New Greek Grammar!

I picked up a new Greek Grammar recently:

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New Comparative Grammar of Greek and Latin
by Andrew L. Sihler

720 pages of Oxford published of comparative grammatical delight!

Its not bound well – glue injection – but even still, there a whole lot of amazing information in here on both Greek and Latin morphology as well as Proto Indo-European. Much of the Latin I’m leaving to my wife, since she studied it for 4 years and I didn’t.

I’ll be reading through this and comparing it with what I’ve done in my Greek morphology parser over the next several months. Hopefully, there will be improvements made as a result.

11 thoughts on “New Greek Grammar!

  1. New? It was published in 1995; I taught out of it before I retired in 2001. The only reason that “new” is part of the title is that this book replaces a classic volument entitled, “Comparative Grammar of Greek and Latin,” by C.D. Buck that was reprinted and used as a major resource for decades prior to Sihler’s fresh formulation of current thinking about the problems involved.

    On the other hand, I readily admit that an ancient Greek text that I’m looking at for the first time is “new to me.” We have a used furniture shop in town here that calls itself “Nu-to-You.” Seems reasonable enough.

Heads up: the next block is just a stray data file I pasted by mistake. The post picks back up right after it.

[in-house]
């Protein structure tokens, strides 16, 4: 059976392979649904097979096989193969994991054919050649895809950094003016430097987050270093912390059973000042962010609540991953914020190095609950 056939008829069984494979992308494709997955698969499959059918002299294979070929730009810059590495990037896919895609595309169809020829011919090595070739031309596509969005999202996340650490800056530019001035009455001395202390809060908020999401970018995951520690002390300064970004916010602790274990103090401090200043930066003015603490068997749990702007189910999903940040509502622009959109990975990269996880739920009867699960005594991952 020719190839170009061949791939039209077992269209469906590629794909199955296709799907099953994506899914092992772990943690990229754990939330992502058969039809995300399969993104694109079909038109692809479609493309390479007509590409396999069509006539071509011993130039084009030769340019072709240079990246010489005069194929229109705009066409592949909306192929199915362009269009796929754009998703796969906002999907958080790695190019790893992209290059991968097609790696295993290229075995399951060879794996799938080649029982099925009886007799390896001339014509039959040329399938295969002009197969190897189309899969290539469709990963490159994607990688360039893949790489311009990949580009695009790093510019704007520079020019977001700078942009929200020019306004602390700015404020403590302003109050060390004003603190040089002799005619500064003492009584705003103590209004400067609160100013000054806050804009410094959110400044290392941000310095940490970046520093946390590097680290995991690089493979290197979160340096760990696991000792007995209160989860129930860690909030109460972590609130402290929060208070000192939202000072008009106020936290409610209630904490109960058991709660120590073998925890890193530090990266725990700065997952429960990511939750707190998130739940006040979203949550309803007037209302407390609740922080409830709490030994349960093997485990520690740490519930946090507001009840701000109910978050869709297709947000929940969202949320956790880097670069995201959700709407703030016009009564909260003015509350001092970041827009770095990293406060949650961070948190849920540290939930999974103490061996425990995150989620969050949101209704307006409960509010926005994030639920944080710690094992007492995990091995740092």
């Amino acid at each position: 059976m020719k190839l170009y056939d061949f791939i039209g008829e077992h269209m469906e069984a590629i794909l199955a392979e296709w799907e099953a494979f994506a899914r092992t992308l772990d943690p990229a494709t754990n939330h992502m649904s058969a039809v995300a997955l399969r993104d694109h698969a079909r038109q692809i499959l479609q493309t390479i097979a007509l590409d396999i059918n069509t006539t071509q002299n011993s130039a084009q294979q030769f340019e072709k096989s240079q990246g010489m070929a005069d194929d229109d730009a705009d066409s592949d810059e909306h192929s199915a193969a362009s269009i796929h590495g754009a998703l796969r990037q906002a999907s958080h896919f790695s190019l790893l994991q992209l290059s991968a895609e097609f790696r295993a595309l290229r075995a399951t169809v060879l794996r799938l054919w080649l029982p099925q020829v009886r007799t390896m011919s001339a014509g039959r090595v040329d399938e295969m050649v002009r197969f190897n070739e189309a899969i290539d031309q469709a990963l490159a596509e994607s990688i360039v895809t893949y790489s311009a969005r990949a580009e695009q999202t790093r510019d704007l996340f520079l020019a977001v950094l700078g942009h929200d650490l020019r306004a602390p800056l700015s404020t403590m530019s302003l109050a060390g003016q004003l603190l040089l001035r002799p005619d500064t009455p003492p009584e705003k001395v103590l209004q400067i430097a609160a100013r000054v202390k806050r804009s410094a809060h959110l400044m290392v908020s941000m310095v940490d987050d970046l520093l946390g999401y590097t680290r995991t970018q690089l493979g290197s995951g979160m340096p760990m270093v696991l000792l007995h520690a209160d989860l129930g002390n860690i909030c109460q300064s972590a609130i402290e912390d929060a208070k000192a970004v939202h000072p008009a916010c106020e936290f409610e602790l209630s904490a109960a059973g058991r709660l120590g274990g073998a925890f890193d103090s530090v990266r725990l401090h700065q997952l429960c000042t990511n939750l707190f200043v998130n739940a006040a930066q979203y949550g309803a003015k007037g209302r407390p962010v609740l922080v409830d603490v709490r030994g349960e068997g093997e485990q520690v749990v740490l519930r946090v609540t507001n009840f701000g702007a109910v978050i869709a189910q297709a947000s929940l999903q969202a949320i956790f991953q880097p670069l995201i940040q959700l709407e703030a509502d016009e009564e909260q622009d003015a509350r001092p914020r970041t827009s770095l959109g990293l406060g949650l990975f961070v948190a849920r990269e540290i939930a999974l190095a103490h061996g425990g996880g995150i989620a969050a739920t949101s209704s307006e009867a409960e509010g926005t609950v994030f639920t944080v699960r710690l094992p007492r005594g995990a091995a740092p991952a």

1. I hope that the fact you taught out of it says something of its value – even 14 years after it was new-to-everyone.

      When did Buck come out? 1920s? Comparatively, 1995 is still quite new in relation to Buck.

      1. I can’t find info online, but I think it came out in the late 30’s or earlier 40’s of the last century. Buck himself dataed from 1866-1955. The course was a graduate-level survey of comparative Greek and Latin grammar. I think it’s loaded with useful information — for reference, chiefly.

  2. Does the focus go beyond morphology to syntax and usage, or is the morp simply YOUR focus? Might be an interesting read now that I have more time on my hands.

    1. Well, I get the distinct feeling that “YOUR” is YOUR focus…

      The book mainly covers phonology and morphology not much else. What syntax there is seems to be passing comments on syntax usage. But its got a lot of background language information that will be helpful for other things. Its mainly going to be a reference to look to while working on FLEx… and Rachel’s really curious about it since she did four years of Latin.

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